Author: J. Ashley Roach
State practice in the law of the sea has continued to evolve since publication of the 3rd edition of Excessive Maritime Claims in 2012. In this 4th edition, J. Ashley Roach has brought the text up to date, particularly as to the provisions relating to the balance of navigational rights and freedoms with the interests of coastal and island States. Of particular interest are the more detailed explanations of the phrase “freedom of navigation”; the expanded material on baselines and on the practice of archipelagic States, the revisions of the material on the continental shelf, on marine data collection, on submarine cables and pipelines, and US Ocean Policy. A new chapter has been added on islands and other maritime features.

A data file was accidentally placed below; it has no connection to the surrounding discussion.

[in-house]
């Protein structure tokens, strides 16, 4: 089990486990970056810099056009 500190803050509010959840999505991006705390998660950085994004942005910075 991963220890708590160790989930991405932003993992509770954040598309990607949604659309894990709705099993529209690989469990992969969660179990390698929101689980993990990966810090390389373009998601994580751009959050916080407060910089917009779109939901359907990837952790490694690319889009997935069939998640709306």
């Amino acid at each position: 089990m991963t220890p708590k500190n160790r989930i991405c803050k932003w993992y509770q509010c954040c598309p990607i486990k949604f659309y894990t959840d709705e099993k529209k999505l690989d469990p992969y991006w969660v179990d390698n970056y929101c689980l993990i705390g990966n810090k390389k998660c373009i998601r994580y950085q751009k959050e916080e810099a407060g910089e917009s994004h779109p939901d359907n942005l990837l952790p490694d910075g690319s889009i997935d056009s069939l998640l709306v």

This edition is dedicated to Dr. Robert W. Smith, the premier marine geographer.
Marine Biodiversity of Areas beyond National Jurisdiction (BBNJ) identifies the major issues at stake in the BBNJ negotiations and examines the conservation and sustainable use of marine biological diversity of areas beyond national jurisdiction. This timely volume offers cutting edge contributions from leading global experts on access and benefit sharing of marine genetic resources; environmental impact assessments; capacity building and transfer of technology as well as Arctic environmental issues including security and shipping. Cross-cutting themes including the potential impact on existing legal frameworks and instruments are also explored.